A Model Client: Frank Lloyd Wright Designs for SC Johnson & Son
Intent on updating the corporate identity of a company born in the late 19th century, SC Johnson president Herbert F. Johnson, Jr., commissioned Frank Lloyd Wright to design a modern structure to better serve the company’s administrative staff. Located in an industrialized part of Racine, Wisconsin adjacent to the company’s warehouses and manufactory, this new Administration Building would project an image of a progressive company focused on the well-being of its employees and customers. Johnson, who served as the company’s president from 1928 – 1966, held the philosophy that "The goodwill of people is the only enduring thing in any business.” As focused on its employees as it was on its customers, SC Johnson was a leader in providing its employees with generous benefits and a profit sharing plan. At the height of the Great Depression, the company would even institute a pension plan.
Embracing the SC Johnson philosophy, Wright chose to focus the building’s plan inward providing employees a haven from its industrial setting. To compensate for the lack of windows, he created an airy and light filled half acre space surrounded by a balcony in which the employees could work in comfort. To achieve this, he placed a clerestory of horizontal Pyrex glass tubes around the upper walls of the room and topped it with an innovative sky lighted ceiling that fills the space with even filtered light. The ceiling design is dominated by tree or “lily pad” shaped rows of concrete pads, 18 ½ feet in diameter, held aloft by slender tapering columns giving one the sense that the ceiling is floating, barely tethered to the ground. Interested in employee comfort, Wright would design the interior furnishings in a streamlined style, each especially configured to aid the accomplishment of daily tasks.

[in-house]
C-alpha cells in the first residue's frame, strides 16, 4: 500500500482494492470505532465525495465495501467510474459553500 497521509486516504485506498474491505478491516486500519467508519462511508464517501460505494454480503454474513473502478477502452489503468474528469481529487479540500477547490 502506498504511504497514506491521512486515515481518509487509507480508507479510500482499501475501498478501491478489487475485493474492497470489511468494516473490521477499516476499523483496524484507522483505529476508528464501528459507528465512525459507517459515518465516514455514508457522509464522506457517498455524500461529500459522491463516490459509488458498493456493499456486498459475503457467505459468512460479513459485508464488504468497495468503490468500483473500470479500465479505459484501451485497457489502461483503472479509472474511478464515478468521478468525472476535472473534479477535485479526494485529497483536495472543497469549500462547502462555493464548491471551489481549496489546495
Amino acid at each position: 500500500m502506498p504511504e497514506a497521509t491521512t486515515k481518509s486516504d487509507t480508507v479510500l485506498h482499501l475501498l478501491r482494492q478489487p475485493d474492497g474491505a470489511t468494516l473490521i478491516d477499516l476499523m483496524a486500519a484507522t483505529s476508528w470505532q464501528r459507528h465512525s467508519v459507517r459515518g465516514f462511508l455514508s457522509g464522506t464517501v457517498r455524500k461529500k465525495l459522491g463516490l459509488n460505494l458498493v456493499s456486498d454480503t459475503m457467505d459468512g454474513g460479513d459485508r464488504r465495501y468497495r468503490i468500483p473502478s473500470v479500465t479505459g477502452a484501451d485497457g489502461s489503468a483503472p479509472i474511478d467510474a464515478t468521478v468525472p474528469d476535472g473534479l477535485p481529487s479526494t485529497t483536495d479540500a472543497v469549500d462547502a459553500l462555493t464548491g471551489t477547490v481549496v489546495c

Like many of Wright’s commissions, the Administration Building would go far over budget and when in the 1940s it was time to build new research labs, Johnson was reticent to engage Wright for the project. Nevertheless, out of respect for the architect, Johnson shared his plans for a two story block of laboratories he wished to build. Wright ultimately convinced Johnson that only he could design a laboratory structure that would harmonize with the original building. The Research Tower opened to scientists in 1950 and was central to product development and testing until 1982. Wright designed a “tree-like” tower with a central core and individual floors cantilevering outwards like branches for a modern atmosphere to inspire the scientists to develop new products. Johnson’s reticence was well founded: Wright’s ingenious design for the Research Tower would cost the company nearly four times the cost of the Administration Building.
Today, both buildings are open for public tours. The Administration Building is still in use by SC Johnson employees while the Research Tower underwent an extensive restoration in 2013 to preserve the structure for generations to come. The architectural model you see here shows the SC Johnson headquarter campus detailing the combination of curvilinear and rectilinear lines of Wright’s streamlined design. The reoccurring design elements are seen throughout, from the parking structure, and office spaces to the rounded and glazed corners of the Wright’s remarkable Research Tower.
This exhibition is on view January 23-June 4, 2016
image: Great Workroom, c. 1954